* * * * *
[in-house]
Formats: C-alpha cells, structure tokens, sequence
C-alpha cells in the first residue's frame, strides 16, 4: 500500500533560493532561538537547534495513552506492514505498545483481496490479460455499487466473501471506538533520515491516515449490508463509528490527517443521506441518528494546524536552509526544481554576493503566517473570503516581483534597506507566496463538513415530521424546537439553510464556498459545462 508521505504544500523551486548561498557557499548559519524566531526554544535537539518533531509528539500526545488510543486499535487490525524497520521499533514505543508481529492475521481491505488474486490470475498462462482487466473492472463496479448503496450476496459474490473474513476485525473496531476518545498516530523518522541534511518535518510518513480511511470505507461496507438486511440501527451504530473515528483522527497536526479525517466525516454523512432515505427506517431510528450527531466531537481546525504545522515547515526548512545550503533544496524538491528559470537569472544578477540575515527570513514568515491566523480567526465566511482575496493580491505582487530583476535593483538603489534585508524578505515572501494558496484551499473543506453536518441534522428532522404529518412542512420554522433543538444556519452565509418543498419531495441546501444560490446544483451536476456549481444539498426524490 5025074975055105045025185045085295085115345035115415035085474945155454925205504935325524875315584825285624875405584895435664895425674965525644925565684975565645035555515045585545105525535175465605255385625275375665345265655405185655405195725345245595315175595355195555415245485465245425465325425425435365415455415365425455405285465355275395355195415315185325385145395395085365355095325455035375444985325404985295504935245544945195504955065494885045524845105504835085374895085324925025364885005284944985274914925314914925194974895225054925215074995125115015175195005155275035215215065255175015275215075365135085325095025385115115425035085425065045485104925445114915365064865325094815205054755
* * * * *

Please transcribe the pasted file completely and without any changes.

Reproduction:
[in-house]
Formats: C-alpha cells, structure tokens, sequence
C-alpha cells in the first residue's frame, strides 16, 4: 500500500533560493532561538537547534495513552506492514505498545483481496490479460455499487466473501471506538533520515491516515449490508463509528490527517443521506441518528494546524536552509526544481554576493503566517473570503516581483534597506507566496463538513415530521424546537439553510464556498459545462 508521505504544500523551486548561498557557499548559519524566531526554544535537539518533531509528539500526545488510543486499535487490525524497520521499533514505543508481529492475521481491505488474486490470475498462462482487466473492472463496479448503496450476496459474490473474513476485525473496531476518545498516530523518522541534511518535518510518513480511511470505507461496507438486511440501527451504530473515528483522527497536526479525517466525516454523512432515505427506517431510528450527531466531537481546525504545522515547515526548512545550503533544496524538491528559470537569472544578477540575515527570513514568515491566523480567526465566511482575496493580491505582487530583476535593483538603489534585508524578505515572501494558496484551499473543506453536518441534522428532522404529518412542512420554522433543538444556519452565509418543498419531495441546501444560490446544483451536476456549481444539498426524490 5025074975055105045025185045085295085115345035115415035085474945155454925205504935325524875315584825285624875405584895435664895425674965525644925565684975565645035555515045585545105525535175465605255385625275375665345265655405185655405195725345245595315175595355195555415245485465245425465325425425435365415455415365425455405285465355275395355195415315185325385145395395085365355095325455035375444985325404985295504935245544945195504955065494885045524845105504835085374895085324925025364885005284944985274914925314914925194974895225054925215074995125115015175195005155275035215215065255175015275215075365135085325095025385115115425035085425065045485104925445114915365064865325094815205054755